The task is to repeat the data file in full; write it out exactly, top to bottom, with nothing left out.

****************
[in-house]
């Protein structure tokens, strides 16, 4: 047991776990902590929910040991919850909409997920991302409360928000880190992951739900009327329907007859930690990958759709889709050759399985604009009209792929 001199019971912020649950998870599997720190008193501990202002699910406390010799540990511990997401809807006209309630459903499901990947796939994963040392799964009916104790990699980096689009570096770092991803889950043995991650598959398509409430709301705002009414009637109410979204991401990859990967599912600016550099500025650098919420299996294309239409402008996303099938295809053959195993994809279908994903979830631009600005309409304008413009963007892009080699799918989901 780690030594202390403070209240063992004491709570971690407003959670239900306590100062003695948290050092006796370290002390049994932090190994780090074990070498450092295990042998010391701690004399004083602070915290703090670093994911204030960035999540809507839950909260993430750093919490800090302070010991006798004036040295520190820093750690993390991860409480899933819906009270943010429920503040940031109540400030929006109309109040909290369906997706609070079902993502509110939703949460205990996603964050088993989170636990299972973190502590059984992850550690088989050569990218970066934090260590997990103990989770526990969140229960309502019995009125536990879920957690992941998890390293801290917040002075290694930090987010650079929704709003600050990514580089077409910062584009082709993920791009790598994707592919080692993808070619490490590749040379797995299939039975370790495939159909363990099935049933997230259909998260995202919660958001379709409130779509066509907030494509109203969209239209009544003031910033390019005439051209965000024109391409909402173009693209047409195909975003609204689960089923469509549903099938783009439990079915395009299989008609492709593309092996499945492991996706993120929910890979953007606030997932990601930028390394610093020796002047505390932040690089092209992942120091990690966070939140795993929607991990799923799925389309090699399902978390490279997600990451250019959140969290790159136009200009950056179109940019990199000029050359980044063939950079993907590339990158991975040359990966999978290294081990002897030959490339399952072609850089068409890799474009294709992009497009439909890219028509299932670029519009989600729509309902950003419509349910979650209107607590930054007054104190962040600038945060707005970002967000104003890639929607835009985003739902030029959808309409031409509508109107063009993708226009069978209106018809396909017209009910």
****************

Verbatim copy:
[in-house]
């Protein structure tokens, strides 16, 4: 047991776990902590929910040991919850909409997920991302409360928000880190992951739900009327329907007859930690990958759709889709050759399985604009009209792929 001199019971912020649950998870599997720190008193501990202002699910406390010799540990511990997401809807006209309630459903499901990947796939994963040392799964009916104790990699980096689009570096770092991803889950043995991650598959398509409430709301705002009414009637109410979204991401990859990967599912600016550099500025650098919420299996294309239409402008996303099938295809053959195993994809279908994903979830631009600005309409304008413009963007892009080699799918989901 780690030594202390403070209240063992004491709570971690407003959670239900306590100062003695948290050092006796370290002390049994932090190994780090074990070498450092295990042998010391701690004399004083602070915290703090670093994911204030960035999540809507839950909260993430750093919490800090302070010991006798004036040295520190820093750690993390991860409480899933819906009270943010429920503040940031109540400030929006109309109040909290369906997706609070079902993502509110939703949460205990996603964050088993989170636990299972973190502590059984992850550690088989050569990218970066934090260590997990103990989770526990969140229960309502019995009125536990879920957690992941998890390293801290917040002075290694930090987010650079929704709003600050990514580089077409910062584009082709993920791009790598994707592919080692993808070619490490590749040379797995299939039975370790495939159909363990099935049933997230259909998260995202919660958001379709409130779509066509907030494509109203969209239209009544003031910033390019005439051209965000024109391409909402173009693209047409195909975003609204689960089923469509549903099938783009439990079915395009299989008609492709593309092996499945492991996706993120929910890979953007606030997932990601930028390394610093020796002047505390932040690089092209992942120091990690966070939140795993929607991990799923799925389309090699399902978390490279997600990451250019959140969290790159136009200009950056179109940019990199000029050359980044063939950079993907590339990158991975040359990966999978290294081990002897030959490339399952072609850089068409890799474009294709992009497009439909890219028509299932670029519009989600729509309902950003419509349910979650209107607590930054007054104190962040600038945060707005970002967000104003890639929607835009985003739902030029959808309409031409509508109107063009993708226009069978209106018809396909017209009910």